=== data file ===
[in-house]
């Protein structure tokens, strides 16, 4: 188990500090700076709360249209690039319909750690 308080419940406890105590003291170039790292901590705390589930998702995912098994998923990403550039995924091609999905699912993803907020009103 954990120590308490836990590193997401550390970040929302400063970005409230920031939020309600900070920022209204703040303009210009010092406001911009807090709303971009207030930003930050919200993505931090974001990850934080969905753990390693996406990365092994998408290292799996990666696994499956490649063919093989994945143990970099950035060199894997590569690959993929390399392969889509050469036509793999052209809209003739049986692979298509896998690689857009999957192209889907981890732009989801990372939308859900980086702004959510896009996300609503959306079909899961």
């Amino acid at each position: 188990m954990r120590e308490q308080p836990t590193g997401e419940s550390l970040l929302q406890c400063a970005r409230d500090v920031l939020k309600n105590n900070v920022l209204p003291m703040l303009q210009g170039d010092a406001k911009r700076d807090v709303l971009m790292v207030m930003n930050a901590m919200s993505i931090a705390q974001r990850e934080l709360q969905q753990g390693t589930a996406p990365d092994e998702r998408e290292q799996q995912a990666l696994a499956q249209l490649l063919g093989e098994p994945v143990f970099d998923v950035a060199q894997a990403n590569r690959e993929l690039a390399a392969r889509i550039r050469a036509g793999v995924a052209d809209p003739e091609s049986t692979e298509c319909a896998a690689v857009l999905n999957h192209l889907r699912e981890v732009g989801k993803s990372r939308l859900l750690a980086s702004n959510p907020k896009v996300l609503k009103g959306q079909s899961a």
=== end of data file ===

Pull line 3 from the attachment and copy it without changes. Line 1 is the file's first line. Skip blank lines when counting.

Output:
């Amino acid at each position: 188990m954990r120590e308490q308080p836990t590193g997401e419940s550390l970040l929302q406890c400063a970005r409230d500090v920031l939020k309600n105590n900070v920022l209204p003291m703040l303009q210009g170039d010092a406001k911009r700076d807090v709303l971009m790292v207030m930003n930050a901590m919200s993505i931090a705390q974001r990850e934080l709360q969905q753990g390693t589930a996406p990365d092994e998702r998408e290292q799996q995912a990666l696994a499956q249209l490649l063919g093989e098994p994945v143990f970099d998923v950035a060199q894997a990403n590569r690959e993929l690039a390399a392969r889509i550039r050469a036509g793999v995924a052209d809209p003739e091609s049986t692979e298509c319909a896998a690689v857009l999905n999957h192209l889907r699912e981890v732009g989801k993803s990372r939308l859900l750690a980086s702004n959510p907020k896009v996300l609503k009103g959306q079909s899961a």